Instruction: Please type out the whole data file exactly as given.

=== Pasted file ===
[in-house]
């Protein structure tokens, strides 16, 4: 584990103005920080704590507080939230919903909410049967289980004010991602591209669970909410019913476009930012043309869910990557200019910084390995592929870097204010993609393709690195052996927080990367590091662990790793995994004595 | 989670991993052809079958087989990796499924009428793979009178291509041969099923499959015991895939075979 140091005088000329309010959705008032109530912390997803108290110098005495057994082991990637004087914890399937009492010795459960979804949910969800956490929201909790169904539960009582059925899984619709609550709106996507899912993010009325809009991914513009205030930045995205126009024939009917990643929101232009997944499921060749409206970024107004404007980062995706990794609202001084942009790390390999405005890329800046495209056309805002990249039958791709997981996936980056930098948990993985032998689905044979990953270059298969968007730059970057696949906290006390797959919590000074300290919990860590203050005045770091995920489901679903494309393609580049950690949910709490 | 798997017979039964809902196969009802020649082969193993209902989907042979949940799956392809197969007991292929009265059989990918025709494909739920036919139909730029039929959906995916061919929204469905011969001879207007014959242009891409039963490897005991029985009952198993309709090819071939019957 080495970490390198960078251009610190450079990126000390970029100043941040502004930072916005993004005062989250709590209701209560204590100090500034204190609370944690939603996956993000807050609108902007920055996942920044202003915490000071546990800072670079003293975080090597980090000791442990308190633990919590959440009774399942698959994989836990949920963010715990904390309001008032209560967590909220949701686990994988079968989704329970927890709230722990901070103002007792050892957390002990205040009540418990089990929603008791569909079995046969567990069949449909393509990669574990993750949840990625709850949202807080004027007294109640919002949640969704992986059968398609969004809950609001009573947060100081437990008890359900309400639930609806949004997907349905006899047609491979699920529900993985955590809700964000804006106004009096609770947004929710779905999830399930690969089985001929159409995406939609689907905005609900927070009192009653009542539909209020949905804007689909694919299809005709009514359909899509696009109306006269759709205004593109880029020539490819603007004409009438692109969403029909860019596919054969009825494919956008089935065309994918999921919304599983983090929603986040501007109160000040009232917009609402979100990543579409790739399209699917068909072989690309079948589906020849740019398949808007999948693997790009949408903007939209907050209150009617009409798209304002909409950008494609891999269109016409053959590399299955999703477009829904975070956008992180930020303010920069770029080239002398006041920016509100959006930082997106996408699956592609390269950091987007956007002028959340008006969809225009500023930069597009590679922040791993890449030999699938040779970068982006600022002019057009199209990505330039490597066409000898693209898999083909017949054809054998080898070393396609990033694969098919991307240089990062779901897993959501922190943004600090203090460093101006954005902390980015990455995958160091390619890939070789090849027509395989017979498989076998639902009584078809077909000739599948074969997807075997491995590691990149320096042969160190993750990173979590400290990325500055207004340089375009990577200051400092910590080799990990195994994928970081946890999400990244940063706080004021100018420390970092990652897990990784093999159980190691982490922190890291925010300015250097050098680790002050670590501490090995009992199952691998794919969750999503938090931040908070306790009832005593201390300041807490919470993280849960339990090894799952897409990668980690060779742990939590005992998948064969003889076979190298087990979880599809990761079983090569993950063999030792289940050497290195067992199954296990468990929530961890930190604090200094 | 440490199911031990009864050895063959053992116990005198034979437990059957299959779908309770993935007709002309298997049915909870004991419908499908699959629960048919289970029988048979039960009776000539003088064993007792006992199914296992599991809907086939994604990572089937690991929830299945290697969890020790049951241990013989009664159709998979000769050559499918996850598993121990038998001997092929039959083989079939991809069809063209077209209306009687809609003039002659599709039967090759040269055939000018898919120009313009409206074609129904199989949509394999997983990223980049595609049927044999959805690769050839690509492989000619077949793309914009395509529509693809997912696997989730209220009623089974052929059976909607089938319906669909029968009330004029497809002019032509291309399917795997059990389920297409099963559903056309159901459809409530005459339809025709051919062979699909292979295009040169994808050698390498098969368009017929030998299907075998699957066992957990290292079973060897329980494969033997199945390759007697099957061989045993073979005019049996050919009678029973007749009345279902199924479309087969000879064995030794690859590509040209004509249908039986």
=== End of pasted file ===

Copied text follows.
[in-house]
């Protein structure tokens, strides 16, 4: 584990103005920080704590507080939230919903909410049967289980004010991602591209669970909410019913476009930012043309869910990557200019910084390995592929870097204010993609393709690195052996927080990367590091662990790793995994004595 | 989670991993052809079958087989990796499924009428793979009178291509041969099923499959015991895939075979 140091005088000329309010959705008032109530912390997803108290110098005495057994082991990637004087914890399937009492010795459960979804949910969800956490929201909790169904539960009582059925899984619709609550709106996507899912993010009325809009991914513009205030930045995205126009024939009917990643929101232009997944499921060749409206970024107004404007980062995706990794609202001084942009790390390999405005890329800046495209056309805002990249039958791709997981996936980056930098948990993985032998689905044979990953270059298969968007730059970057696949906290006390797959919590000074300290919990860590203050005045770091995920489901679903494309393609580049950690949910709490 | 798997017979039964809902196969009802020649082969193993209902989907042979949940799956392809197969007991292929009265059989990918025709494909739920036919139909730029039929959906995916061919929204469905011969001879207007014959242009891409039963490897005991029985009952198993309709090819071939019957 080495970490390198960078251009610190450079990126000390970029100043941040502004930072916005993004005062989250709590209701209560204590100090500034204190609370944690939603996956993000807050609108902007920055996942920044202003915490000071546990800072670079003293975080090597980090000791442990308190633990919590959440009774399942698959994989836990949920963010715990904390309001008032209560967590909220949701686990994988079968989704329970927890709230722990901070103002007792050892957390002990205040009540418990089990929603008791569909079995046969567990069949449909393509990669574990993750949840990625709850949202807080004027007294109640919002949640969704992986059968398609969004809950609001009573947060100081437990008890359900309400639930609806949004997907349905006899047609491979699920529900993985955590809700964000804006106004009096609770947004929710779905999830399930690969089985001929159409995406939609689907905005609900927070009192009653009542539909209020949905804007689909694919299809005709009514359909899509696009109306006269759709205004593109880029020539490819603007004409009438692109969403029909860019596919054969009825494919956008089935065309994918999921919304599983983090929603986040501007109160000040009232917009609402979100990543579409790739399209699917068909072989690309079948589906020849740019398949808007999948693997790009949408903007939209907050209150009617009409798209304002909409950008494609891999269109016409053959590399299955999703477009829904975070956008992180930020303010920069770029080239002398006041920016509100959006930082997106996408699956592609390269950091987007956007002028959340008006969809225009500023930069597009590679922040791993890449030999699938040779970068982006600022002019057009199209990505330039490597066409000898693209898999083909017949054809054998080898070393396609990033694969098919991307240089990062779901897993959501922190943004600090203090460093101006954005902390980015990455995958160091390619890939070789090849027509395989017979498989076998639902009584078809077909000739599948074969997807075997491995590691990149320096042969160190993750990173979590400290990325500055207004340089375009990577200051400092910590080799990990195994994928970081946890999400990244940063706080004021100018420390970092990652897990990784093999159980190691982490922190890291925010300015250097050098680790002050670590501490090995009992199952691998794919969750999503938090931040908070306790009832005593201390300041807490919470993280849960339990090894799952897409990668980690060779742990939590005992998948064969003889076979190298087990979880599809990761079983090569993950063999030792289940050497290195067992199954296990468990929530961890930190604090200094 | 440490199911031990009864050895063959053992116990005198034979437990059957299959779908309770993935007709002309298997049915909870004991419908499908699959629960048919289970029988048979039960009776000539003088064993007792006992199914296992599991809907086939994604990572089937690991929830299945290697969890020790049951241990013989009664159709998979000769050559499918996850598993121990038998001997092929039959083989079939991809069809063209077209209306009687809609003039002659599709039967090759040269055939000018898919120009313009409206074609129904199989949509394999997983990223980049595609049927044999959805690769050839690509492989000619077949793309914009395509529509693809997912696997989730209220009623089974052929059976909607089938319906669909029968009330004029497809002019032509291309399917795997059990389920297409099963559903056309159901459809409530005459339809025709051919062979699909292979295009040169994808050698390498098969368009017929030998299907075998699957066992957990290292079973060897329980494969033997199945390759007697099957061989045993073979005019049996050919009678029973007749009345279902199924479309087969000879064995030794690859590509040209004509249908039986």